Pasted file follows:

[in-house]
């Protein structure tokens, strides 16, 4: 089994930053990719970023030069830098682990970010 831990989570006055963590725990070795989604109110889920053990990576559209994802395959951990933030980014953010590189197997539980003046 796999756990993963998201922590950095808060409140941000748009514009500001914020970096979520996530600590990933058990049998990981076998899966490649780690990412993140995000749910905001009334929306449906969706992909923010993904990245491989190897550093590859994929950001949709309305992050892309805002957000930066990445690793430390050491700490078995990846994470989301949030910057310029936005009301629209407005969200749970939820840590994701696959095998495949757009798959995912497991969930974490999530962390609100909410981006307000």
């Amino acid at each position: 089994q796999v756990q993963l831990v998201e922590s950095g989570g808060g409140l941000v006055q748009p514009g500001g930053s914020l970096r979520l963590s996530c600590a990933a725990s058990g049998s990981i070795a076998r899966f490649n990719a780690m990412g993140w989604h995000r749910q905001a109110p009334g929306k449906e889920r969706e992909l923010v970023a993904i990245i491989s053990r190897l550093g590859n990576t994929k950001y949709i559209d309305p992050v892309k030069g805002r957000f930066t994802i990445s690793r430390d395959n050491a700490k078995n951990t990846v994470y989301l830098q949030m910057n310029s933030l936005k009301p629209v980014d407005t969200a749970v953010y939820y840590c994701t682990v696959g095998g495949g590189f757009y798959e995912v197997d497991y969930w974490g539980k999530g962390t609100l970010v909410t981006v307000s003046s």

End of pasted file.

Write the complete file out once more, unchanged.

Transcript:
[in-house]
């Protein structure tokens, strides 16, 4: 089994930053990719970023030069830098682990970010 831990989570006055963590725990070795989604109110889920053990990576559209994802395959951990933030980014953010590189197997539980003046 796999756990993963998201922590950095808060409140941000748009514009500001914020970096979520996530600590990933058990049998990981076998899966490649780690990412993140995000749910905001009334929306449906969706992909923010993904990245491989190897550093590859994929950001949709309305992050892309805002957000930066990445690793430390050491700490078995990846994470989301949030910057310029936005009301629209407005969200749970939820840590994701696959095998495949757009798959995912497991969930974490999530962390609100909410981006307000």
């Amino acid at each position: 089994q796999v756990q993963l831990v998201e922590s950095g989570g808060g409140l941000v006055q748009p514009g500001g930053s914020l970096r979520l963590s996530c600590a990933a725990s058990g049998s990981i070795a076998r899966f490649n990719a780690m990412g993140w989604h995000r749910q905001a109110p009334g929306k449906e889920r969706e992909l923010v970023a993904i990245i491989s053990r190897l550093g590859n990576t994929k950001y949709i559209d309305p992050v892309k030069g805002r957000f930066t994802i990445s690793r430390d395959n050491a700490k078995n951990t990846v994470y989301l830098q949030m910057n310029s933030l936005k009301p629209v980014d407005t969200a749970v953010y939820y840590c994701t682990v696959g095998g495949g590189f757009y798959e995912v197997d497991y969930w974490g539980k999530g962390t609100l970010v909410t981006v307000s003046s």